This abstract summarizes the considerations and measures made within the research project VVOW in relation to storytelling. Our research colloquium is convinced that research on a new technology such as volumetric video also means rethinking its content. The technical achievements need a rethinking of the learned narrative methods. In addition, the technology is still at a stage of development in which the strengths must be worked out with the help of storytelling and the algorithmic capacities must always be taken into account.1
As Generation X shifts to Millennials, there is a growing need to adjust the way that we teach. Utilizing modern technology, we continue to explore various types of Immersive Media to teach religion. Our in-house Visual Effects (VFX) Team has become the perfect puzzle piece that pushes the limits with our new teaching methods.
A bouncing ball is one of the simplest physics simulations yet provides a novice graphics programmer with a host of useful experience. The student creates a ball that bounces off the walls of a box, adds a bat, then gamifies the whole experience into a simple block-out game. The assignment is designed as the first significant piece of programming on a 2D computer graphics course. It is designed to be accessible to students who have taken an introductory programming course and who have physics and algebra to the level of a high-school graduate.
Boids is an excellent example of emergent behaviour. Coding some simple rules creates complex behaviour. The assignment consolidates students' learning of C++, OpenGL, GLM, and vector arithmetic. Students also learn about the careful balances that must be made to ensure that a simulation behaves in a realistic way.
This groovy graphics assignment is actually a multi-staged assignment going from concept through creation to animated presentation of a hybrid creature which could plausibly exist on Earth. Each stage of the project has its own challenges and learning goals and as such, could be broken out to be standalone assignments in their own rights. Some already have been at both the high school and college level. The entire project covers a range of topics including but not limited to comparative anatomy, animal locomotion, animal habitats, food chains, 2D visualization, 3D modeling for animation, digital sculpting, surfacing, lighting, rendering, and animation.
The Miscellany Drawer is an introductory project for learning modeling in 3D software for CGI animation that incorporates collaboration and 3D printing. It gives students the opportunity to recreate a real-life object while learning about the software interface and modeling tools before getting into actual animation. Traditionally the modeling of the object was the extent of the exercise but the 3D printing and collaborative aspects have been added to help students see the possibilities of new technologies, draw connections to 3D printing used in stop motion animation, draw connections with fine artists like Louise Nevelson and Claes Oldenburg, and draw connections to the collaborative nature of animation production pipelines. Students will sketch, model, and 3D print a hard surface object approved by the class to promote variety and complexity in the final composition. The class will combine all the individual prints into a shoebox using stick-tac and superglue to adhere the pieces into a well-designed artwork. To ensure it is not just a few students arranging the box but everyone contributing, each student can only touch or move their own 3D print. With multiple sections of the class, doing the project over the course of a few years the boxes can be arranged to create an large installation art piece.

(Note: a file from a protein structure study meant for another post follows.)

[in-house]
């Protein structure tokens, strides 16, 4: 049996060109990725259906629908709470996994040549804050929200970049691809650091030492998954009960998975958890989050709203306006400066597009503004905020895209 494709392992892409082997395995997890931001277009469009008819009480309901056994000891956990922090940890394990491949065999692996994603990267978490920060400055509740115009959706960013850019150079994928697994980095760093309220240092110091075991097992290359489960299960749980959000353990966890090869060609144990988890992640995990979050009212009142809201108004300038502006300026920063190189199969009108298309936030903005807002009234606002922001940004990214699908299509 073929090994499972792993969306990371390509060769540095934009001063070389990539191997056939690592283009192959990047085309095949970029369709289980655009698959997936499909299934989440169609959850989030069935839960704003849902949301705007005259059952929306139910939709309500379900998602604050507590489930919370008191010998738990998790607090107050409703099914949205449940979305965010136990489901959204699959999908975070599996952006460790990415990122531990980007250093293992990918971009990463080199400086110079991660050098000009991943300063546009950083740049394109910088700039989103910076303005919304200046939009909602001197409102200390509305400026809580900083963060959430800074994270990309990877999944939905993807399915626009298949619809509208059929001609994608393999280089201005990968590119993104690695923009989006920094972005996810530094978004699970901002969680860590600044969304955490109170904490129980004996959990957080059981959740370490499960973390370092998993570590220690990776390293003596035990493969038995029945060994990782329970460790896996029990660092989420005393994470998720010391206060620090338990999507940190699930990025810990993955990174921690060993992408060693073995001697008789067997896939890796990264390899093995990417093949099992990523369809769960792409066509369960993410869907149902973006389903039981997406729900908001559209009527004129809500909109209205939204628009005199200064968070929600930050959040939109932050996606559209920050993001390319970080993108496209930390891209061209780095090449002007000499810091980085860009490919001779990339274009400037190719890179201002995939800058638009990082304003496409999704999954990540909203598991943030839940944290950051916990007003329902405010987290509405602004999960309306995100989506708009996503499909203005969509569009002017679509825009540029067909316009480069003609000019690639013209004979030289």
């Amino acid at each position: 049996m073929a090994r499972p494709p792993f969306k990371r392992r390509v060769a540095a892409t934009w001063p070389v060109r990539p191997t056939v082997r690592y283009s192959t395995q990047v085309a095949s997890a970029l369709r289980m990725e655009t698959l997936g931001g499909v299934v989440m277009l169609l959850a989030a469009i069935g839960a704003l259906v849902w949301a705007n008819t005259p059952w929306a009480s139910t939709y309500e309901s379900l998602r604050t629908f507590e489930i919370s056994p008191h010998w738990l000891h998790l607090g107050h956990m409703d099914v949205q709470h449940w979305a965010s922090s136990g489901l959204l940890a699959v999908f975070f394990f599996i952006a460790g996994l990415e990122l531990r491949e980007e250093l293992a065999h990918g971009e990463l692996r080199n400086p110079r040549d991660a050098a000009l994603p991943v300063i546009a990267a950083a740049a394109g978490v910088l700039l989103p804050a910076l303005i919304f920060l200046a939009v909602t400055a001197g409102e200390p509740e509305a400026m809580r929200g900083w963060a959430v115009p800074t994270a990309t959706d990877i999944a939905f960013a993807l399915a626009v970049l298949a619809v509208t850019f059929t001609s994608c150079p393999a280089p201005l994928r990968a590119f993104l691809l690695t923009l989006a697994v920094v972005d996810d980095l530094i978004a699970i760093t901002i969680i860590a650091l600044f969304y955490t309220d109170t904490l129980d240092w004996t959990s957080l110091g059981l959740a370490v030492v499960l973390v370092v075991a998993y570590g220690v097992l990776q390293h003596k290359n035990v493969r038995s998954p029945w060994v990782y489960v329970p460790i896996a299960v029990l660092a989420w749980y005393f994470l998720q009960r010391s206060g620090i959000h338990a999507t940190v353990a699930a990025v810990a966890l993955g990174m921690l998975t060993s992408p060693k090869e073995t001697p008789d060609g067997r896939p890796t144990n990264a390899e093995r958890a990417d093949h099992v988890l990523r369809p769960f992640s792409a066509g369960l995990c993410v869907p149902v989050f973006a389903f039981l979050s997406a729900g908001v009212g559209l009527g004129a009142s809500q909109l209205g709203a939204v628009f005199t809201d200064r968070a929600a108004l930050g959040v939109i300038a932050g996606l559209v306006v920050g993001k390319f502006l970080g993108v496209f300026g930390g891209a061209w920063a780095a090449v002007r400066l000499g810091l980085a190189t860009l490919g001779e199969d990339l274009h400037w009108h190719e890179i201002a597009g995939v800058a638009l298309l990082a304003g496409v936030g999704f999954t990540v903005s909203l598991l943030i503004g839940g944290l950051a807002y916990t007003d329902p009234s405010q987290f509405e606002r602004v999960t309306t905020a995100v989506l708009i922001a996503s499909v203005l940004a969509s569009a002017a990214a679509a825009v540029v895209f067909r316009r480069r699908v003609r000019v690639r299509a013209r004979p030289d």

This groovy graphics assignment introduces transmissive rays to a basic reflective ray tracer. The assignment is groovy because it introduces transparent objects, application of Snell's Law, and allows for testing of advanced variations (e.g., Schlick's approximation).
Great assignments in computer graphics rock! Being slated to complete something concrete that engages interest and provokes solid personal development while not being completely set in stone is a monumental experience. Mining ideas for learning graphics, representing something visually complex such as labradorite can be unearthed as a gem of an assignment, and one can learn a fragment of shading while procedurally chipping away at the assignment.
Teapot Rendering Competition (TRC) is the final assignment of the graduate-level "Ray Tracing for Graphics" course at the University of Utah. In this course, students develop their own renderers using ray tracing, following a series of assignments throughout a semester. This final assignment gives students a chance to explore the kind of visually-appealing images they can produce using the renderers they develop and share them with their classmates and the local community. Examples of award-winning images from Teapot Rendering Competition events are shown in Figures 1 and 2.
This assignment supports the key concepts in a first course in Computer Graphics for students in Computer Science and Engineering: modeling, geometry, transformations and interaction. The core of the assignment is to create a maze that can be walked through via the mouse or other interactive tools. The maze should have only one entrance and one exit. The walls are planes extruded from the floor.